• Discoloration or rust - Rust is usually a sign that your springs are probably not going to last much longer. It can also cause the springs to lose some of their elasticity, so you'll want to replace any rusted springs as quickly as possible.

Whether or not you see anything here will depend on what you might want to try to increase your bounce.

How to Cross Springs on a Trampoline

If you don't notice any major wear and tear on your springs and you're still not getting quite as much bounce as you'd like, you can consider crossing the springs on your trampoline. There are actually two ways to do this:

Criss Cross Pattern

This is relatively simple, but can go a long way toward increasing your bounce. The best part about this method is you don't have to worry about buying any extra springs. Simply arrange the springs in pairs of two so they cross over each other, forming an X.


The V-Pattern

This method also doesn't require purchasing any additional springs, although it can potentially cause your jumping surface to wear a bit more quickly. For this method, you'll leave each spring attached to its respective slot on the frame. However, only every other rung on the jumping surface is used. This means every rung that is used has two springs attached to it, creating a V-shape.


The W-Pattern

This one is a bit more complicated and you may need to buy some extra springs to make it work but, in my opinion, this options offers the most bounce. Every third rung on your jumping surface should have three springs attached to it, with the others only having one. Additionally, the rung directly across from the one on your jump pad that has three springs attached should only connect to one spring. All of the other rungs on your frame should have two springs attached. When done correctly, your springs should create a W-patter, with an extra spring coming out of the crest of the W.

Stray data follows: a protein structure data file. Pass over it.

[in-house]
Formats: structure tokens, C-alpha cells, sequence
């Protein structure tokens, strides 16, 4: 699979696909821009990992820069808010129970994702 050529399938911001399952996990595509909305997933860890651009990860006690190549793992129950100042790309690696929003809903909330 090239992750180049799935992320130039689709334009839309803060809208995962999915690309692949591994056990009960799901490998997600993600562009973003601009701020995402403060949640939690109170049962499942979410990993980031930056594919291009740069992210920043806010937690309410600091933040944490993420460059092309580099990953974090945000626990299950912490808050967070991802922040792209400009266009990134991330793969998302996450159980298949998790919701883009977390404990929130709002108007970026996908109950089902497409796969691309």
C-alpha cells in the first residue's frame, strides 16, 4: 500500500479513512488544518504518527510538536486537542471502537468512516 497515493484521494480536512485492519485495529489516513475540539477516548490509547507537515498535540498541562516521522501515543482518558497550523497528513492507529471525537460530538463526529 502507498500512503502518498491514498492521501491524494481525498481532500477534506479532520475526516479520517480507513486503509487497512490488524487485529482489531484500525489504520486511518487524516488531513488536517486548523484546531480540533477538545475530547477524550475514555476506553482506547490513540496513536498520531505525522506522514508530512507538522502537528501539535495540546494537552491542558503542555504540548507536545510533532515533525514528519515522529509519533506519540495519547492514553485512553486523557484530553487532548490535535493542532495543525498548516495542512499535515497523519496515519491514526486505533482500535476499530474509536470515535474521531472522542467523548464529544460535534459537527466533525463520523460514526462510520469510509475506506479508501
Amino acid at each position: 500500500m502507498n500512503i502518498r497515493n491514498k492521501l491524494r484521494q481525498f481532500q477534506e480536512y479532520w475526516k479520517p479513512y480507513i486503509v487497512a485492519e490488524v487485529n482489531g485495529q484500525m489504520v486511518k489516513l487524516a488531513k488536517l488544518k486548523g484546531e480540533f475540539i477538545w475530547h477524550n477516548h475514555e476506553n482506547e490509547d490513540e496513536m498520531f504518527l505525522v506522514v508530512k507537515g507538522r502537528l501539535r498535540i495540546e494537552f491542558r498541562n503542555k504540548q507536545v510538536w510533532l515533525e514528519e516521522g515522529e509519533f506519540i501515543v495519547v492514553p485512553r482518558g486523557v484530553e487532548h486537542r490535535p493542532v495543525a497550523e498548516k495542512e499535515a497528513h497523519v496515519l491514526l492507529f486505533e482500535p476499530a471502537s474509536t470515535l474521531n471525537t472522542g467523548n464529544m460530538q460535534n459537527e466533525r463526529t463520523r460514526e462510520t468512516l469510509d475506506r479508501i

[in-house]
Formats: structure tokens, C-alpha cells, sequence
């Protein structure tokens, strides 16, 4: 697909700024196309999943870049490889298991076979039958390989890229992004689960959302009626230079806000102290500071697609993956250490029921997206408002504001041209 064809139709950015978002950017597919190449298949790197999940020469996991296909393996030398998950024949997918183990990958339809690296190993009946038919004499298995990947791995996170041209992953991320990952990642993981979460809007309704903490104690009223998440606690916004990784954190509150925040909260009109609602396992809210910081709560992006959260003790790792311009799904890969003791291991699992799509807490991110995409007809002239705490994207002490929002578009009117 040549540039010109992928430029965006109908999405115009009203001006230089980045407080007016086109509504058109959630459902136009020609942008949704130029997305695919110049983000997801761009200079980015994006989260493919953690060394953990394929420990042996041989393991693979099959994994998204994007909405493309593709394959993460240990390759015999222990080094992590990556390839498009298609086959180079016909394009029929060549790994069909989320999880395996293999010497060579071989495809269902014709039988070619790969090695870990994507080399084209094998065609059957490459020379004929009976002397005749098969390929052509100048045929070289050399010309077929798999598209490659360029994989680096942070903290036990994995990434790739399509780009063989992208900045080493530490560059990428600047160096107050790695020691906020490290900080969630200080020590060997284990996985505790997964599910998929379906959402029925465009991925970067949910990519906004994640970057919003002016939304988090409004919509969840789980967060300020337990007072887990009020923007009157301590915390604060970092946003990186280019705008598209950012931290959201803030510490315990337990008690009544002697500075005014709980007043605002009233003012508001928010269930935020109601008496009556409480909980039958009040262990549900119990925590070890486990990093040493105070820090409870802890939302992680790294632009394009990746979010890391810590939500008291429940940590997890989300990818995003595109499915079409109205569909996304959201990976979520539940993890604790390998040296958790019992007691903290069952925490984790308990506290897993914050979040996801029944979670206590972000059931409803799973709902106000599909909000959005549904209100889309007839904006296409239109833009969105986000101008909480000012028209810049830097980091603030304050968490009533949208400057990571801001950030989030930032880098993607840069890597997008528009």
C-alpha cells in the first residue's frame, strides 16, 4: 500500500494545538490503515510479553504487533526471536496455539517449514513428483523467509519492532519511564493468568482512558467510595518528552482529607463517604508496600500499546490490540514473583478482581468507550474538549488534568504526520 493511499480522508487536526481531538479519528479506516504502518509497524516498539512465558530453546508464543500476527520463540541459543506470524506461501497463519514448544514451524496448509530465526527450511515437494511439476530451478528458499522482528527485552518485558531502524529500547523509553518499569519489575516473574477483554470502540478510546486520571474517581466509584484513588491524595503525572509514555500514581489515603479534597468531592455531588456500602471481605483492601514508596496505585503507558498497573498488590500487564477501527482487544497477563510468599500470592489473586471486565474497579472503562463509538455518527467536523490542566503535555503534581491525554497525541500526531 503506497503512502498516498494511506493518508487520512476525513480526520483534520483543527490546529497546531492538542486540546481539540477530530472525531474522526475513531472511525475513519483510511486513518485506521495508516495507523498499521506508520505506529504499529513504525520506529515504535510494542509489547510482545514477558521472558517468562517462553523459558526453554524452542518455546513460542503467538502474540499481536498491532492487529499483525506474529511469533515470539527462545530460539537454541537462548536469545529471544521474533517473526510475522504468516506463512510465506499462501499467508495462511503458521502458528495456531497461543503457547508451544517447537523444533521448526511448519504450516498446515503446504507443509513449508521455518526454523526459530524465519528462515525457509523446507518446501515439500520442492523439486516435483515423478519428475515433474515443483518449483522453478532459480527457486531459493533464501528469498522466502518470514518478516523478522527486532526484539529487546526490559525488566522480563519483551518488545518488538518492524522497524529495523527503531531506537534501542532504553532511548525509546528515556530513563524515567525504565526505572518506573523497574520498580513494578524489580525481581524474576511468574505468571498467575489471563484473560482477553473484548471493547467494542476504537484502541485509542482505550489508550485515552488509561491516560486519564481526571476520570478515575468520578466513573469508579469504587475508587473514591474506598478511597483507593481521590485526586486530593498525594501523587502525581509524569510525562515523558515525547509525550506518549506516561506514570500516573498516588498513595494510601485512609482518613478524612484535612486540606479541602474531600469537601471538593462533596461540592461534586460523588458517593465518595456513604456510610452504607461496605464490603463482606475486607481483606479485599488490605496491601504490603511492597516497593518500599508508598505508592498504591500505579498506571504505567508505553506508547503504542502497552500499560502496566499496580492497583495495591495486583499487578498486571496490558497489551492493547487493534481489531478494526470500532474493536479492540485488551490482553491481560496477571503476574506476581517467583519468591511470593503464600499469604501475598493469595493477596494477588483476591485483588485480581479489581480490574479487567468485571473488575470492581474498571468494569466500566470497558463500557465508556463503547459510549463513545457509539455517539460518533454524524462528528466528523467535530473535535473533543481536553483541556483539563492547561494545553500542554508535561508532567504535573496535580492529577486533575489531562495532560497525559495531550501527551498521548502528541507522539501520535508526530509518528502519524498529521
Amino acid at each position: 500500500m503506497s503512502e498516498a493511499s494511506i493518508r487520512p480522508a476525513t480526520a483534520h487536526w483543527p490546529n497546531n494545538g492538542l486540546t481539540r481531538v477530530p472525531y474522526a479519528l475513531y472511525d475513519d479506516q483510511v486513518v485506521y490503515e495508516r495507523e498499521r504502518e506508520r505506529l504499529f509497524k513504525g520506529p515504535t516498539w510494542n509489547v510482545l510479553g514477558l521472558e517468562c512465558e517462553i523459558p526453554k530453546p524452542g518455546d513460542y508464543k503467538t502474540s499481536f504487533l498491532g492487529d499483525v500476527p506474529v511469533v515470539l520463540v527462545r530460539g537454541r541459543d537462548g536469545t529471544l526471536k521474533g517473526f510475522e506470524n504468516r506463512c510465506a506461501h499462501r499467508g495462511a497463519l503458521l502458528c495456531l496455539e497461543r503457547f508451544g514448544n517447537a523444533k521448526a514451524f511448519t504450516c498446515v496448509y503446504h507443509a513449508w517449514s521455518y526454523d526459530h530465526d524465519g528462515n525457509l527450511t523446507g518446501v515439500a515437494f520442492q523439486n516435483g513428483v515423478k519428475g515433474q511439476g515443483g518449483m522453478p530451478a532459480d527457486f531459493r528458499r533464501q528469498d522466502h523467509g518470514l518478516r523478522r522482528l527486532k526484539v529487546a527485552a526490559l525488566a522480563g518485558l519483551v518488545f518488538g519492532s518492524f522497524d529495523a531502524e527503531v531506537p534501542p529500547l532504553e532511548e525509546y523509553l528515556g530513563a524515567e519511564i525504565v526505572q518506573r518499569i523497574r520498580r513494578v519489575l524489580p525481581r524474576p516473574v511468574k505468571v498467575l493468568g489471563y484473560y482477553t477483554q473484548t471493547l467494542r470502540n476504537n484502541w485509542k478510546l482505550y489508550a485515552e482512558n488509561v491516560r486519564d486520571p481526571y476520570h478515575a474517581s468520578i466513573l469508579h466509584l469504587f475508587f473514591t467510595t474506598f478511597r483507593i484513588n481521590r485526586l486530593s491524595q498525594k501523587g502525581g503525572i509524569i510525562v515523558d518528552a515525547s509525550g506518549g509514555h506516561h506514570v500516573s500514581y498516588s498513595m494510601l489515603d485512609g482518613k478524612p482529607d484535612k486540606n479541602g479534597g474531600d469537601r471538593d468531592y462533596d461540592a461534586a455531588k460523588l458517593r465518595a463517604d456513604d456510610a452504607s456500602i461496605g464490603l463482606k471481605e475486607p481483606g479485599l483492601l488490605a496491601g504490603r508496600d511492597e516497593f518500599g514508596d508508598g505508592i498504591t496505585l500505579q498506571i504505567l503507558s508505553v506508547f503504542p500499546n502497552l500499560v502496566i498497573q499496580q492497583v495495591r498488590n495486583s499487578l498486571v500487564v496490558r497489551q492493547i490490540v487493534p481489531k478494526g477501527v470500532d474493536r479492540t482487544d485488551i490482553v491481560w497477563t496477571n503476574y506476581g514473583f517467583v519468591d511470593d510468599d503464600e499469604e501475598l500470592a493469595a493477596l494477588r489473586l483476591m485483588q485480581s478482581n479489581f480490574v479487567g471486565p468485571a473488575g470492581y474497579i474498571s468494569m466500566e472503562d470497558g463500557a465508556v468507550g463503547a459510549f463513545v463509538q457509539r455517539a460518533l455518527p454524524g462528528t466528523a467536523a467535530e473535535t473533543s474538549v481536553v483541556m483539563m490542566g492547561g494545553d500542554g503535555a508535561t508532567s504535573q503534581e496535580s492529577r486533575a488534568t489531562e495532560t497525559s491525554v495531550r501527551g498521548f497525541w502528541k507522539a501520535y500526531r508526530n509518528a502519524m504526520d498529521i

How to Make Your Trampoline Bouncier Without Crossing the Springs

If you've inspected your springs and they're showing significant wear and tear, there's really only one good way to get your bounce back. Install new springs. New springs will take some time to break in, however, so you might want to consider crossing them, at least until they've gotten some good use.

Stronger Trampoline Springs

If you're replacing your springs or you've tried everything else and you're still not getting enough bounce, try getting some heavier-duty springs. The stronger your springs are, the more kinetic energy they can store and reflect back at you, which means more bounce for your jumps.

Double Spring Trampoline

Finally, the more springs your trampoline has, the more bounce it will provide. Some trampolines are specifically made to accommodate more springs than others, but if yours isn't made this way, you can still double your springs by using some of the spring crossing methods mentioned earlier.



We all like a good jump on a very bouncy trampoline and it can be frustrating when yours starts to lose its springiness. The good news is, it's not gone forever and these tips on how to make your trampoline more bouncy should get you back up and running in no time flat. Happy bouncing and, as always, be safe!